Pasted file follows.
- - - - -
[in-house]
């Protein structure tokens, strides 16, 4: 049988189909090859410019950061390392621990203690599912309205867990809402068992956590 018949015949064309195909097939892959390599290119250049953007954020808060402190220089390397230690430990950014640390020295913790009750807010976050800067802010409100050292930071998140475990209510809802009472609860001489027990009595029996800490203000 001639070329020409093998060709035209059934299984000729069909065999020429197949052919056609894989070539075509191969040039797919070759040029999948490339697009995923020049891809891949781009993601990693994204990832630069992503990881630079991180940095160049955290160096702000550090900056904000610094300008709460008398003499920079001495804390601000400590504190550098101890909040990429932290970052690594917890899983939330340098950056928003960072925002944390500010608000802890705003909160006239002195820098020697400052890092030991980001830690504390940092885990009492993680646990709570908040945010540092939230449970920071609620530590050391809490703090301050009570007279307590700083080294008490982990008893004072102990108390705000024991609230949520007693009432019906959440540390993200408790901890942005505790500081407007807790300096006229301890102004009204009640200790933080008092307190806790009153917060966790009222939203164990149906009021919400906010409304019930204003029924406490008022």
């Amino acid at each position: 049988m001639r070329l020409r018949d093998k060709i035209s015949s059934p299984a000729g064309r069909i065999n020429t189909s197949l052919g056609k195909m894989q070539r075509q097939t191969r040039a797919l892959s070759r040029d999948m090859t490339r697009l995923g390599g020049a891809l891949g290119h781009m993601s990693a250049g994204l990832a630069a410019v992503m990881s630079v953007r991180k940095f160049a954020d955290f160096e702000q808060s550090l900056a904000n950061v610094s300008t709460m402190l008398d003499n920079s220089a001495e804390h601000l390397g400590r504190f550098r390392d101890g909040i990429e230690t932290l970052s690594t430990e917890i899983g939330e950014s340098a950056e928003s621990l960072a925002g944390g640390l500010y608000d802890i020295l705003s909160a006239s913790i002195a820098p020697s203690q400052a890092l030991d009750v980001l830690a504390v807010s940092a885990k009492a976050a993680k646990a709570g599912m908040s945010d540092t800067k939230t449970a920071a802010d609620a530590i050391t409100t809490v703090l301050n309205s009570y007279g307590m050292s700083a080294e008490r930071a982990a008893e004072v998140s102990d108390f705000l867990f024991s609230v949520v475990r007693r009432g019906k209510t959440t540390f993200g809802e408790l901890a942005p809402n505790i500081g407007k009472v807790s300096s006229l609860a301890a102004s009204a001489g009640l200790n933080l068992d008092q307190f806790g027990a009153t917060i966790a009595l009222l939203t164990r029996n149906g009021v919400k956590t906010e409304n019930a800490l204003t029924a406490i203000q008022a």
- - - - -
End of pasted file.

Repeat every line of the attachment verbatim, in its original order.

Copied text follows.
[in-house]
């Protein structure tokens, strides 16, 4: 049988189909090859410019950061390392621990203690599912309205867990809402068992956590 018949015949064309195909097939892959390599290119250049953007954020808060402190220089390397230690430990950014640390020295913790009750807010976050800067802010409100050292930071998140475990209510809802009472609860001489027990009595029996800490203000 001639070329020409093998060709035209059934299984000729069909065999020429197949052919056609894989070539075509191969040039797919070759040029999948490339697009995923020049891809891949781009993601990693994204990832630069992503990881630079991180940095160049955290160096702000550090900056904000610094300008709460008398003499920079001495804390601000400590504190550098101890909040990429932290970052690594917890899983939330340098950056928003960072925002944390500010608000802890705003909160006239002195820098020697400052890092030991980001830690504390940092885990009492993680646990709570908040945010540092939230449970920071609620530590050391809490703090301050009570007279307590700083080294008490982990008893004072102990108390705000024991609230949520007693009432019906959440540390993200408790901890942005505790500081407007807790300096006229301890102004009204009640200790933080008092307190806790009153917060966790009222939203164990149906009021919400906010409304019930204003029924406490008022």
């Amino acid at each position: 049988m001639r070329l020409r018949d093998k060709i035209s015949s059934p299984a000729g064309r069909i065999n020429t189909s197949l052919g056609k195909m894989q070539r075509q097939t191969r040039a797919l892959s070759r040029d999948m090859t490339r697009l995923g390599g020049a891809l891949g290119h781009m993601s990693a250049g994204l990832a630069a410019v992503m990881s630079v953007r991180k940095f160049a954020d955290f160096e702000q808060s550090l900056a904000n950061v610094s300008t709460m402190l008398d003499n920079s220089a001495e804390h601000l390397g400590r504190f550098r390392d101890g909040i990429e230690t932290l970052s690594t430990e917890i899983g939330e950014s340098a950056e928003s621990l960072a925002g944390g640390l500010y608000d802890i020295l705003s909160a006239s913790i002195a820098p020697s203690q400052a890092l030991d009750v980001l830690a504390v807010s940092a885990k009492a976050a993680k646990a709570g599912m908040s945010d540092t800067k939230t449970a920071a802010d609620a530590i050391t409100t809490v703090l301050n309205s009570y007279g307590m050292s700083a080294e008490r930071a982990a008893e004072v998140s102990d108390f705000l867990f024991s609230v949520v475990r007693r009432g019906k209510t959440t540390f993200g809802e408790l901890a942005p809402n505790i500081g407007k009472v807790s300096s006229l609860a301890a102004s009204a001489g009640l200790n933080l068992d008092q307190f806790g027990a009153t917060i966790a009595l009222l939203t164990r029996n149906g009021v919400k956590t906010e409304n019930a800490l204003t029924a406490i203000q008022a």